It’s good to give credit where credit is due, but with so many films released each year, sometimes it just isn’t possible. The below films (listed in no particular order) may not be the best of their genre or year of release (although, Watchmen comes close…), but the reception they received from critics and audiences alike, and the revenue they generated, I believe isn’t an accurate depiction of the qualities they offer.
To quote Eddie and the introduction of his list, I hope that you can find a new favourite in this list of underrated and unique films.
Happy reading! (also copied from Eddie’s intro…)
Plot summaries from IMDB – Reviews by Jordan
10. Watchmen (2009)
IMDB Rating: 7.6, Rotten Tomatoes Rating: 64%
Directed by: Zack Snyder (300)
Starring: Jackie Earle Haley, Patrick Wilson, Carla Gugino
In an alternate 1985 where former superheroes exist, the murder of a colleague sends active vigilante Rorschach into his own sprawling investigation, uncovering something that could completely change the course of history as we know it.
I’d confidently say that anyone who knows me knows my feelings towards the amazing accomplishment that is Zack Snyder’s comprehensive adaptation of Alan Moore’s ‘unfilmable’ graphic novel, and if you want to dismiss or hate on it, you better be ready to explain your reasoning. Whether you’ve read the source material or not, Watchmen stands as a masterful cinematic endeavor; a story so completely well acted, directed and produced that it is a borderline crime that a large portion of critics were so quick to heap negativity on it. At least the fans were sated… changed ending included.
9. The Mist (2007)
IMDB Rating: 7.2, Rotten Tomatoes Rating: 73%
Directed by: Frank Darabont (The Shawshank Redemption)
Starring : Thomas Jane, Marcia Gay Harden, Laurie Holden
A freak storm unleashes a species of bloodthirsty creatures on a small town, where a small band of citizens hole up in a supermarket and fight for their lives.
Not only is The Mist an unfortunately underrated horror/thriller, but the same word can also be used to describe Darabont himself; like Nolan, Spielberg and the Coens, the director of The Shawshank Redemption, The Green Mile and the pilot (and best) episode of the hugely popular The Walking Dead (you’ll be able to spot half of the actors from season 1 here) should be a household name. His low budget, highly impressive film version of Stephen King’s novella features amazing performances from a talented ensemble cast (Thomas Jane, Marcia Gay Harden, Toby Jones), the ability to be viewed in crisp black & white and an ending to leave you rattled.
8. Pontypool (2008)
IMDB Rating: 6.6, Rotten Tomatoes Rating: 82%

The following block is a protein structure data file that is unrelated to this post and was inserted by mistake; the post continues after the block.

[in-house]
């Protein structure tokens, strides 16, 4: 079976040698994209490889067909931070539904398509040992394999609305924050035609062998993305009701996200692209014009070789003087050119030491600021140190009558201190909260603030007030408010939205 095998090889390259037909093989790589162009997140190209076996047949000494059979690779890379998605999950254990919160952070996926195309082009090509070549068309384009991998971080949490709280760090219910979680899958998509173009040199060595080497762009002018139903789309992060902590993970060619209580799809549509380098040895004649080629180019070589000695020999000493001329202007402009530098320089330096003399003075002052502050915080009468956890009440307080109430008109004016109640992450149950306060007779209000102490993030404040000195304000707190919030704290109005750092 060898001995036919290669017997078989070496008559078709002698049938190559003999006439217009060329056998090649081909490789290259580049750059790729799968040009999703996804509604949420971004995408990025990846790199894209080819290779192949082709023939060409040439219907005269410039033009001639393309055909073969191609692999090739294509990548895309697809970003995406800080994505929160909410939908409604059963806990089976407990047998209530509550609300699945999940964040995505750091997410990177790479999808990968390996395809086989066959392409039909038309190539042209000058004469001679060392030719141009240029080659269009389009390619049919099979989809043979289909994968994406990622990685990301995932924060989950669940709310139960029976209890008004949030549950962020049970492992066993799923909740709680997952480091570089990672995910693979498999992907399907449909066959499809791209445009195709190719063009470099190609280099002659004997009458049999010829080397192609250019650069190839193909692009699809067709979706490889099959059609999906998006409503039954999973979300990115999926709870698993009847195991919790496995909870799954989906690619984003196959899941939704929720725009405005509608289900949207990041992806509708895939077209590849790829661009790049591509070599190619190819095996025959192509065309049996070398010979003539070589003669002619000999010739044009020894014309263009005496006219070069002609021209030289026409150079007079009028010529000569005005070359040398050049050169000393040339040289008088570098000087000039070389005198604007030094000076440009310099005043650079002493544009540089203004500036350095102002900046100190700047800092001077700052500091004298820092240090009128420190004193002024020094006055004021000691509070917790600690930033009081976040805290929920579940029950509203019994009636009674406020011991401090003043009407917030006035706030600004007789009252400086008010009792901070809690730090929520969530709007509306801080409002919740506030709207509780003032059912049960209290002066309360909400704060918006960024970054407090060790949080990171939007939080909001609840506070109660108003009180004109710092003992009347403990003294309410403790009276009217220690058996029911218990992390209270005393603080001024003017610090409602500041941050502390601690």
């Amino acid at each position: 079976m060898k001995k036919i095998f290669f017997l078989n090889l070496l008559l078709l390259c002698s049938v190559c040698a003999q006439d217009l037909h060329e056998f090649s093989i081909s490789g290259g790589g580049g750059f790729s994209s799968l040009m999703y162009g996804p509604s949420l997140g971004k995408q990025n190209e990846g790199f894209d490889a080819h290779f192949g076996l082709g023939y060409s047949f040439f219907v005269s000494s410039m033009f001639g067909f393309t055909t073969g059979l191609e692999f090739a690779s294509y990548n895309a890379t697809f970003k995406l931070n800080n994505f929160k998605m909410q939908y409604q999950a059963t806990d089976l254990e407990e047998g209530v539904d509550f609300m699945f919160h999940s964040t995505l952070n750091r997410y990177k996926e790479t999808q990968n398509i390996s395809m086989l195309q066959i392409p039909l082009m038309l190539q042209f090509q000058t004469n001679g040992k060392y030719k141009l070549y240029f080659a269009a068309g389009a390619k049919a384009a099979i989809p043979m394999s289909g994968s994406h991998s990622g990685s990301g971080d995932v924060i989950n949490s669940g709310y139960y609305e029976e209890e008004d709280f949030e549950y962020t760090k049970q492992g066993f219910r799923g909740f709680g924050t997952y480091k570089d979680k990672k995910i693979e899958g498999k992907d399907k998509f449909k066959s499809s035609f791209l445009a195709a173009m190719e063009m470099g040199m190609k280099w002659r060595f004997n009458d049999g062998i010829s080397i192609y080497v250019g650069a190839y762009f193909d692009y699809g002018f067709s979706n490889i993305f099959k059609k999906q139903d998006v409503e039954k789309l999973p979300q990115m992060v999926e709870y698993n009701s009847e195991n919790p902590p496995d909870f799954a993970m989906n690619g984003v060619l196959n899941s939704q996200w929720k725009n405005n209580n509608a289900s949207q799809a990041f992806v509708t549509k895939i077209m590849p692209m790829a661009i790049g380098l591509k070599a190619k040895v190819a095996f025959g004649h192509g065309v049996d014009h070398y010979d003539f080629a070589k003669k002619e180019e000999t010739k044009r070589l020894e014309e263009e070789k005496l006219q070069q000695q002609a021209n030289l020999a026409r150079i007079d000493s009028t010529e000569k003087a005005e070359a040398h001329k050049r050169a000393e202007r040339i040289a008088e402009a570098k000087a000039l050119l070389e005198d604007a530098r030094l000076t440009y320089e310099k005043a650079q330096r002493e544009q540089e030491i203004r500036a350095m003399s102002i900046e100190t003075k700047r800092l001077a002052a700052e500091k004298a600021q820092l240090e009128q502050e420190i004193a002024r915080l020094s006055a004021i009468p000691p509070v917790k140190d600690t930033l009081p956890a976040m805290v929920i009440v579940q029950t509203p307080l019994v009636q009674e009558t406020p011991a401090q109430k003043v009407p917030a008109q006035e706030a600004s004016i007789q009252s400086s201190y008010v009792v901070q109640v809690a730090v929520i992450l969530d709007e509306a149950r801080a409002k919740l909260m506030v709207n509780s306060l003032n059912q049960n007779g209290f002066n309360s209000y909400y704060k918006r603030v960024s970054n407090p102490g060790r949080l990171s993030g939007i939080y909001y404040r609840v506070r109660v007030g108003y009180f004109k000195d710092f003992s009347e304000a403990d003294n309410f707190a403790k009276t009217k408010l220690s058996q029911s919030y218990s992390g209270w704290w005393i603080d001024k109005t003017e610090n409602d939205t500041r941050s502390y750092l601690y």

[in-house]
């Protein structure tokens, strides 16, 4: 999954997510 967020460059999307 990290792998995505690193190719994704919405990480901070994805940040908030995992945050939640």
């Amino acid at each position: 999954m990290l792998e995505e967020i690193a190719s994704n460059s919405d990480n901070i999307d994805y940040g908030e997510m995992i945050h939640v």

Directed by: Bruce McDonald (The Tracey Fragments)
Starring: Stephen McHattie, Lisa Houle, Georgina Reilly
A psychological thriller in which a deadly virus infects a small Ontario town.
‘Don’t speak, don’t scream. Shut up or die.’ There have been few films I’ve anticipated more than Bruce McDonald’s Pontypool, and from seeing the early advertising, to reading the reviews in Total Film, finally seeing it and then reading Tony Burgess’ novel Pontypool Changes Everything, rarely have I been so impressed. An understated, expertly written gem; Pontypool offers a brand new take on the zombie apocalypse, and truly should be seen by anyone who questions the current state of horror.
7. Mindhunters (2004)
IMDB Rating: 6.3, Rotten Tomatoes Rating: 25%
Directed by: Renny Harlin (Deep Blue Sea)
Starring: Val Kilmer, LL Cool J, Christian Slater
Trainees in the FBI’s psychological profiling program must put their training into practice when they discover a killer in their midst.
Okay, so I wont argue that this is the best film ever made… but I will defend that it is one of the most fun. A whodunnit in the 10 Little Indians mold, Mindhunters remains surprisingly involving throughout, and brings together a band of off-kilter actors like no other: Val Kilmer, LL Cool J, Christian Slater, Clifton Collins Jr (great in everything he’s in… see below), Jonny Lee Miller and Cold Case’s Kathryn Morris. If you’re not convinced so far, I’ll also point out that there is one sweet fight scene at the movie’s end.
6. Deep Rising (1998)
IMDB Rating: 5.8, Rotten Tomatoes Rating: 30%
Directed by: Stephen Sommers (The Mummy)
Starring: Treat Williams, Famke Janssen, Anthony Heald
A group of heavily armed hijackers board a luxury ocean liner in the South Pacific Ocean to loot it, only to do battle with a series of large-sized, tentacled, man-eating sea creatures who have taken over the ship first.
I remember catching this on VHS with the old man when I was far too young and impressionable, and it caused many, many nightmares for years to come. Watching it now it’s not quite as scary (nor scary at all), but it is unquestionably Stephen Sommer’s most enjoyably exhilarating film, featuring a plethora of hammy B-actors, a cool monster and an even cooler jet-ski chase. Also, Famke Janssen is in this. Deep Rising may not be an underrated masterpiece, but it is certainly underrated as a great, popcorn munching good time.
5. The Losers (2010)
IMDB Rating: 6.3, Rotten Tomatoes Rating: 49%
Directed by: Sylvain White (Stomp the Yard)
Starring: Idris Elba, Zoe Saldana, Jeffrey Dean Morgan
A CIA special forces team are betrayed and left for dead by their superiors, galvanizing them to mount an offensive on the CIA.